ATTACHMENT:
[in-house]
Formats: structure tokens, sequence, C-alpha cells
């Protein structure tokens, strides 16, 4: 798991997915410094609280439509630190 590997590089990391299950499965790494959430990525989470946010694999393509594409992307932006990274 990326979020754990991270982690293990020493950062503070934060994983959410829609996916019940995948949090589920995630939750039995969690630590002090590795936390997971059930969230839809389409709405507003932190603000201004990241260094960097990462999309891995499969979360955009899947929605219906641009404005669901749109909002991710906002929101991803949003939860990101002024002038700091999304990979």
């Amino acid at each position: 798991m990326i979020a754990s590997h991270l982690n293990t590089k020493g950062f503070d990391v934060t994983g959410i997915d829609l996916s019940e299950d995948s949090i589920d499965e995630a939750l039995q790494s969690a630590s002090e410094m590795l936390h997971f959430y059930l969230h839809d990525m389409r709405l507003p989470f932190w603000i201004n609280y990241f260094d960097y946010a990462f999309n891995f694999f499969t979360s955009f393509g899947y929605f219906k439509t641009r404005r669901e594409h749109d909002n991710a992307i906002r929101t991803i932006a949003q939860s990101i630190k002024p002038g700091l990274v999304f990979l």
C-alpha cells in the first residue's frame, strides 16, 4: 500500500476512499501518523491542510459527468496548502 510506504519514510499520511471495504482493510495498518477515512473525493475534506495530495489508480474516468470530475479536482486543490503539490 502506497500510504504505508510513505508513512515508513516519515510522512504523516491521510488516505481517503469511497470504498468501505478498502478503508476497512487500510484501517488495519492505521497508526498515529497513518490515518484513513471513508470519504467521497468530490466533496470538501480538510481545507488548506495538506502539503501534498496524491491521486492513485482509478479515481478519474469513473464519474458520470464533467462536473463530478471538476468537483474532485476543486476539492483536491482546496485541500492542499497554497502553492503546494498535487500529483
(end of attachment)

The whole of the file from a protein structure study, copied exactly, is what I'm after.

[in-house]
Formats: structure tokens, sequence, C-alpha cells
């Protein structure tokens, strides 16, 4: 798991997915410094609280439509630190 590997590089990391299950499965790494959430990525989470946010694999393509594409992307932006990274 990326979020754990991270982690293990020493950062503070934060994983959410829609996916019940995948949090589920995630939750039995969690630590002090590795936390997971059930969230839809389409709405507003932190603000201004990241260094960097990462999309891995499969979360955009899947929605219906641009404005669901749109909002991710906002929101991803949003939860990101002024002038700091999304990979």
């Amino acid at each position: 798991m990326i979020a754990s590997h991270l982690n293990t590089k020493g950062f503070d990391v934060t994983g959410i997915d829609l996916s019940e299950d995948s949090i589920d499965e995630a939750l039995q790494s969690a630590s002090e410094m590795l936390h997971f959430y059930l969230h839809d990525m389409r709405l507003p989470f932190w603000i201004n609280y990241f260094d960097y946010a990462f999309n891995f694999f499969t979360s955009f393509g899947y929605f219906k439509t641009r404005r669901e594409h749109d909002n991710a992307i906002r929101t991803i932006a949003q939860s990101i630190k002024p002038g700091l990274v999304f990979l």
C-alpha cells in the first residue's frame, strides 16, 4: 500500500476512499501518523491542510459527468496548502 510506504519514510499520511471495504482493510495498518477515512473525493475534506495530495489508480474516468470530475479536482486543490503539490 502506497500510504504505508510513505508513512515508513516519515510522512504523516491521510488516505481517503469511497470504498468501505478498502478503508476497512487500510484501517488495519492505521497508526498515529497513518490515518484513513471513508470519504467521497468530490466533496470538501480538510481545507488548506495538506502539503501534498496524491491521486492513485482509478479515481478519474469513473464519474458520470464533467462536473463530478471538476468537483474532485476543486476539492483536491482546496485541500492542499497554497502553492503546494498535487500529483